Apple Supplier Laird Plunges on ‘Brutal’ Price CompetitionBy and
Expected pick-up in smartphone-related orders later than usual
Parts maker highlights increased margin pressure due to prices
Competitors in Asia are driving down prices, leading to continuous rounds of negotiations with customers, Chief Executive Officer Tony Quinlan said on a conference call. Laird fell 49 percent to 158.40 pence in London, slashing its market value by more than 400 million pounds ($492 million).
The London-based company, which makes tiny metal parts like battery contacts, springs and speaker covers for smartphones, predicted annual pretax profit of about 50 million pounds, about 32 percent below the average analyst estimate.
“Something is changing in the industry and we don’t have full visibility,” said Thomas Rands, an analyst at Investec. Executives at Laird don’t “seem to have their head around it at the moment, which is enabling their competitors to be more competitive on price.”
Quinlan declined to name Apple on the call, referring only to the company’s “big customer.” Apple lists Laird as a supplier on its website, as does rival Samsung Electronics Co.
“Lockwood’s departure was unsettling given the monumental task the company had in front of it to meet second-half targets,” Berenberg analyst Benjamin May said. With total debt of 348 million pounds, “the company could be forced into a situation where it needs to review its capital structure more carefully.”
One big Laird shareholder, which asked not to be named, said it would support the company if it opts to raise money via a shareholder rights issue, saying its wireless business needs continued investment to remain competitive. Laird declined to comment on any financing plans.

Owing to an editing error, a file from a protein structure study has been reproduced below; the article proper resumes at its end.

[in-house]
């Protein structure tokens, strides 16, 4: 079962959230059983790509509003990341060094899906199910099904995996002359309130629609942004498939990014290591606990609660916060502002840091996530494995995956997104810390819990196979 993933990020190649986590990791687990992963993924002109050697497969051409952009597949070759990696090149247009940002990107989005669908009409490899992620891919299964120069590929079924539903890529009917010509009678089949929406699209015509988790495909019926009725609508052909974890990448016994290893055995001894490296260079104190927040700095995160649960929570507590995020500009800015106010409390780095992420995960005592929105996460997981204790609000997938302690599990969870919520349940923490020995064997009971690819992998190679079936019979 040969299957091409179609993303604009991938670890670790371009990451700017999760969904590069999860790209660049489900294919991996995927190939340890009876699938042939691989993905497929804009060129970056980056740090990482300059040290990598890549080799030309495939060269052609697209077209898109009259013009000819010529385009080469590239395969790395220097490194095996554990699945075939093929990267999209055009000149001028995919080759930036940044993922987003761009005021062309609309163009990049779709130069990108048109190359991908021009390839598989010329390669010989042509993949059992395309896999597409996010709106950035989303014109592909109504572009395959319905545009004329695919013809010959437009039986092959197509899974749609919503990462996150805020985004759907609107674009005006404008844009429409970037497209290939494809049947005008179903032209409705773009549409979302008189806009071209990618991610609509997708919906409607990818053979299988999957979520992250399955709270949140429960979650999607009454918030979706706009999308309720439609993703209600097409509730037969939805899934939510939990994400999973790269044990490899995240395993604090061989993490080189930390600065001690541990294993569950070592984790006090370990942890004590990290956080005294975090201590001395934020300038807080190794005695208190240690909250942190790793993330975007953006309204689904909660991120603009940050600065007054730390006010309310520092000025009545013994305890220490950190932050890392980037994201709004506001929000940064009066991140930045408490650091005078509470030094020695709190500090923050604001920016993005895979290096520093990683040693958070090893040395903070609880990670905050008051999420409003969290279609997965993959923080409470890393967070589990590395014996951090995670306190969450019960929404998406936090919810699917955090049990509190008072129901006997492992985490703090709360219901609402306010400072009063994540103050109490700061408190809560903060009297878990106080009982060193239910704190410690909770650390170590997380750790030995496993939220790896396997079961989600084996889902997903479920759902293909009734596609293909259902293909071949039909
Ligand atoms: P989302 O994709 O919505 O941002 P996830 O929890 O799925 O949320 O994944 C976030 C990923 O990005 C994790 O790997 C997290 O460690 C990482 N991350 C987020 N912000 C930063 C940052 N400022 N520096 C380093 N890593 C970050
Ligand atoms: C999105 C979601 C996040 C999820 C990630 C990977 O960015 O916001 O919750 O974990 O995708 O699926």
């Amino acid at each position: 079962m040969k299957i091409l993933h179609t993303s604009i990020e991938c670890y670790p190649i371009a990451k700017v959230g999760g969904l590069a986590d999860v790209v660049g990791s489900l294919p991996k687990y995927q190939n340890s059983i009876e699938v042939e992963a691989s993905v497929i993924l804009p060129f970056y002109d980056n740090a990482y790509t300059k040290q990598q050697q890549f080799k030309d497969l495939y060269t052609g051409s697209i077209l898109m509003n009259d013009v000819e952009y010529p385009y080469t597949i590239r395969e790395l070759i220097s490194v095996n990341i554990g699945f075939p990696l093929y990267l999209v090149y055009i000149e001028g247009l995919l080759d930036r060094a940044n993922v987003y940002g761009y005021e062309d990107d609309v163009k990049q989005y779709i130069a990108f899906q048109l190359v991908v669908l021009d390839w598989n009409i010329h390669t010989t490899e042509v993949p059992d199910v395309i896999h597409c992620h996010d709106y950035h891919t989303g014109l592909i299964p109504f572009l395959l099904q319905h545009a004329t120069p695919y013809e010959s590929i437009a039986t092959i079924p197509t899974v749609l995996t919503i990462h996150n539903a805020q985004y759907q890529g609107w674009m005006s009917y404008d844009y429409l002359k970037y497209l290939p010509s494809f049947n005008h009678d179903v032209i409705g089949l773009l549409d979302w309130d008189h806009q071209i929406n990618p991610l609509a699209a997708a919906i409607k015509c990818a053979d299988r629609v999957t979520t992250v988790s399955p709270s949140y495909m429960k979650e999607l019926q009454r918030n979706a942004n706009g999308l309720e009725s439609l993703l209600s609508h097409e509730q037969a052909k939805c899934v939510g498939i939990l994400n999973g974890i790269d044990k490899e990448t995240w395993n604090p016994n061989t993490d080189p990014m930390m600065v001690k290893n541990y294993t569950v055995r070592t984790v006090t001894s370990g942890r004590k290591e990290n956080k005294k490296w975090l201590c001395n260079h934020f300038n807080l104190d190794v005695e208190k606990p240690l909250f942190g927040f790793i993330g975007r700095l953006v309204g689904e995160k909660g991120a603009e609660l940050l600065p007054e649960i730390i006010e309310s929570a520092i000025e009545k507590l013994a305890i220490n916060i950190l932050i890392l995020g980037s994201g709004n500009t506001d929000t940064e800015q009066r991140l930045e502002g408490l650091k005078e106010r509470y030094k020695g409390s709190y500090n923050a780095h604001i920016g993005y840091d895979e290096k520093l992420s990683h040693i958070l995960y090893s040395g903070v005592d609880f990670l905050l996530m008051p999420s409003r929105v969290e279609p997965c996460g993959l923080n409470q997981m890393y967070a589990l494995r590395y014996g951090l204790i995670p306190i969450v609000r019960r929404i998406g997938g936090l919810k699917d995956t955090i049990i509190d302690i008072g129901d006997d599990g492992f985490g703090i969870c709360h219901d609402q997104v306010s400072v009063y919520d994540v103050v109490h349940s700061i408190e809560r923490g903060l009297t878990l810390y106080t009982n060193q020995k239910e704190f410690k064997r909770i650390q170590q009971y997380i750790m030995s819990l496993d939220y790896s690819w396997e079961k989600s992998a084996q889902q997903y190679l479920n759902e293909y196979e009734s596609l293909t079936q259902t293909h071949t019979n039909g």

After a weak first half, the company said it had expected an improvement that did not materialize. Apple said in July that it sold 40.4 million iPhones in the three months ended June 25, down 15 percent from a year earlier and 21 percent from the previous quarter. Samsung has been roiled by problems with its Galaxy Note 7 phone, which it stopped making after a number of the devices caught on fire.
The problem with the Note 7 “hasn’t helped,” Quinlan said, though the impact on Laird has been “relatively” small.
Revenue in the third quarter was up 29 percent to 207 million pounds, but that was lifted by acquisitions and by favorable currency conversion rates after the U.K.’s vote to leave the European Union. On an organic basis at constant rates, sales were down 4 percent.
— With assistance by David Hellier, and Oliver Sachgau